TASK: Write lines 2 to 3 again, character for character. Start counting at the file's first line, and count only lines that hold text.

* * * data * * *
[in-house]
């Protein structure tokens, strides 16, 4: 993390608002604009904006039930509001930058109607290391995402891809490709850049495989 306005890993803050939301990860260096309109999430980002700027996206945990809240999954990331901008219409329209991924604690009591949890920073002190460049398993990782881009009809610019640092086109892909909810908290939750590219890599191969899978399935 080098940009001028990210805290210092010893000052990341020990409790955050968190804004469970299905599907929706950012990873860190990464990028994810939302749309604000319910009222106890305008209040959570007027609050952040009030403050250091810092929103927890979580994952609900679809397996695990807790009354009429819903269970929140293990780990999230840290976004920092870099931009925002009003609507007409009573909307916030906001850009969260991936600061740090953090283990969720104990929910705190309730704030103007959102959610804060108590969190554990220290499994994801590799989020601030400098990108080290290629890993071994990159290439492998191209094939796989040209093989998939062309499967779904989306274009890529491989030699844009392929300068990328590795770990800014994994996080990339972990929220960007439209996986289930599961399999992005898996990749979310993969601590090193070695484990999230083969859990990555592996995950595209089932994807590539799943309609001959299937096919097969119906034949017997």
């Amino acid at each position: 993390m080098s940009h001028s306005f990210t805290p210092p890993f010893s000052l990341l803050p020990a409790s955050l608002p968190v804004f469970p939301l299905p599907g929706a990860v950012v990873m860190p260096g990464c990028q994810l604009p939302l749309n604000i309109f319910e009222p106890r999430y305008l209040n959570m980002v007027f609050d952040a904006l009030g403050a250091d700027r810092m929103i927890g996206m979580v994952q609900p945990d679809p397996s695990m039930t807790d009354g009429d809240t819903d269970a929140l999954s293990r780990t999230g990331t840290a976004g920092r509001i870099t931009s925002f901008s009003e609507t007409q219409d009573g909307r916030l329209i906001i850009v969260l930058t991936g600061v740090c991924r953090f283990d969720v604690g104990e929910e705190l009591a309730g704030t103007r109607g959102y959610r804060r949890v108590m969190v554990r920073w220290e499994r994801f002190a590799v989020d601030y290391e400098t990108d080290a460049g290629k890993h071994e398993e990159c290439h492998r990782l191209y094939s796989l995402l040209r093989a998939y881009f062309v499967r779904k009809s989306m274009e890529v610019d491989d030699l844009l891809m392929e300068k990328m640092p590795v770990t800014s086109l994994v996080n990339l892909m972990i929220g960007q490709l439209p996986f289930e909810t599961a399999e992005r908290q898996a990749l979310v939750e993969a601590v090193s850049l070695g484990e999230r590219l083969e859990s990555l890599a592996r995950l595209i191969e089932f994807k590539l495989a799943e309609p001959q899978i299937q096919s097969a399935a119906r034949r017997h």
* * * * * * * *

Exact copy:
């Protein structure tokens, strides 16, 4: 993390608002604009904006039930509001930058109607290391995402891809490709850049495989 306005890993803050939301990860260096309109999430980002700027996206945990809240999954990331901008219409329209991924604690009591949890920073002190460049398993990782881009009809610019640092086109892909909810908290939750590219890599191969899978399935 080098940009001028990210805290210092010893000052990341020990409790955050968190804004469970299905599907929706950012990873860190990464990028994810939302749309604000319910009222106890305008209040959570007027609050952040009030403050250091810092929103927890979580994952609900679809397996695990807790009354009429819903269970929140293990780990999230840290976004920092870099931009925002009003609507007409009573909307916030906001850009969260991936600061740090953090283990969720104990929910705190309730704030103007959102959610804060108590969190554990220290499994994801590799989020601030400098990108080290290629890993071994990159290439492998191209094939796989040209093989998939062309499967779904989306274009890529491989030699844009392929300068990328590795770990800014994994996080990339972990929220960007439209996986289930599961399999992005898996990749979310993969601590090193070695484990999230083969859990990555592996995950595209089932994807590539799943309609001959299937096919097969119906034949017997």
């Amino acid at each position: 993390m080098s940009h001028s306005f990210t805290p210092p890993f010893s000052l990341l803050p020990a409790s955050l608002p968190v804004f469970p939301l299905p599907g929706a990860v950012v990873m860190p260096g990464c990028q994810l604009p939302l749309n604000i309109f319910e009222p106890r999430y305008l209040n959570m980002v007027f609050d952040a904006l009030g403050a250091d700027r810092m929103i927890g996206m979580v994952q609900p945990d679809p397996s695990m039930t807790d009354g009429d809240t819903d269970a929140l999954s293990r780990t999230g990331t840290a976004g920092r509001i870099t931009s925002f901008s009003e609507t007409q219409d009573g909307r916030l329209i906001i850009v969260l930058t991936g600061v740090c991924r953090f283990d969720v604690g104990e929910e705190l009591a309730g704030t103007r109607g959102y959610r804060r949890v108590m969190v554990r920073w220290e499994r994801f002190a590799v989020d601030y290391e400098t990108d080290a460049g290629k890993h071994e398993e990159c290439h492998r990782l191209y094939s796989l995402l040209r093989a998939y881009f062309v499967r779904k009809s989306m274009e890529v610019d491989d030699l844009l891809m392929e300068k990328m640092p590795v770990t800014s086109l994994v996080n990339l892909m972990i929220g960007q490709l439209p996986f289930e909810t599961a399999e992005r908290q898996a990749l979310v939750e993969a601590v090193s850049l070695g484990e999230r590219l083969e859990s990555l890599a592996r995950l595209i191969e089932f994807k590539l495989a799943e309609p001959q899978i299937q096919s097969a399935a119906r034949r017997h």